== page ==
Dionne Brand’s new house is blindingly, glaringly white – the walls, the appliances, the cupboards, the counter, the fixtures, the floor. There is a small wood table and two very hard wood chairs that turn a bum to mush in minutes. There is one piece of art, lovers entwined, on the wall in the entranceway. Her front door looks exactly like all the other front doors in the neighbourhood, and the machinery that built these west-end Toronto townhouses is still sitting out back, waiting to complete the landscaping.
“I don’t necessarily like places where people have lived before,” Brand says of her current surroundings. “I can walk into a place and feel things – who’s lived there, and what might have been. And sometimes that’s too heavy for me. It scares me. People scare me. That’s probably why this place is spare. I like clear space.”
That may also explain why Brand chose to write her new novel, At the Full and Change of the Moon (released this month by Knopf Canada), in the solitude of a cabin in deepest, darkest “Reform country,” as she puts it, somewhere in snowy central Ontario. For more than three years, Brand’s life revolved around early mornings, days spent writing, and evenings in front of a crackling fire with her dog, Bessie (as in Smith).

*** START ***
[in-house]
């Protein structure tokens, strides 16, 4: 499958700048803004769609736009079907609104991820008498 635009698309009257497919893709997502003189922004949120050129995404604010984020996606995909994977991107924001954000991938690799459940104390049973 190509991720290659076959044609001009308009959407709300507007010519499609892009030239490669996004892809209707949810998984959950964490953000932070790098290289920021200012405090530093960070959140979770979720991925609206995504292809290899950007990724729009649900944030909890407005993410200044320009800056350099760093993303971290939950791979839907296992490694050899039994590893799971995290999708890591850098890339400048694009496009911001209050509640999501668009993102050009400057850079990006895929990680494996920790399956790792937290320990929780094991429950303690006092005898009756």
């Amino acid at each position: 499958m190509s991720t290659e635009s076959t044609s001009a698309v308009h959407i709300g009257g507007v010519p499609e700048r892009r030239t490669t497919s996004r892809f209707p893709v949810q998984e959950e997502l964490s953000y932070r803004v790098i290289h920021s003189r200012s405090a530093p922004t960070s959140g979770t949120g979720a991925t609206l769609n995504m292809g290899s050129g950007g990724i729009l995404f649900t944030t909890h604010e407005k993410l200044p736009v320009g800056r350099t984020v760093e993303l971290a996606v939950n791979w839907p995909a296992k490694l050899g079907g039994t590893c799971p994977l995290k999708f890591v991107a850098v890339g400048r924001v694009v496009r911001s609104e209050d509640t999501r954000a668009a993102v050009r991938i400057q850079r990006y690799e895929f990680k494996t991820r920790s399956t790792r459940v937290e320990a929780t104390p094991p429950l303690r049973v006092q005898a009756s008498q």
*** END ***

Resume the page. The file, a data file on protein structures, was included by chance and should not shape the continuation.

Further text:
“I got a lot of writing done. I learned things about myself. I learned to be by myself. It was terrifying, but not terrible. When I came back to Toronto last year, I had to catch up. It was so noisy!” Brand exclaims. “In the country, there’s no traffic, no hum of electricity. Places with lots of people were really frightening.”
So why is she living in a virtual construction site, surrounded by people, in Canada’s largest city? “I was lonely for a community of people,” she answers, finally. That’s not as contradictory as it sounds. Much of Brand’s life, like her work, is taken up by issues of belonging – or not belonging – and with complicated notions of boundaries and place.
“I am directed by rootlessness,” she says. “I want to draw new maps.”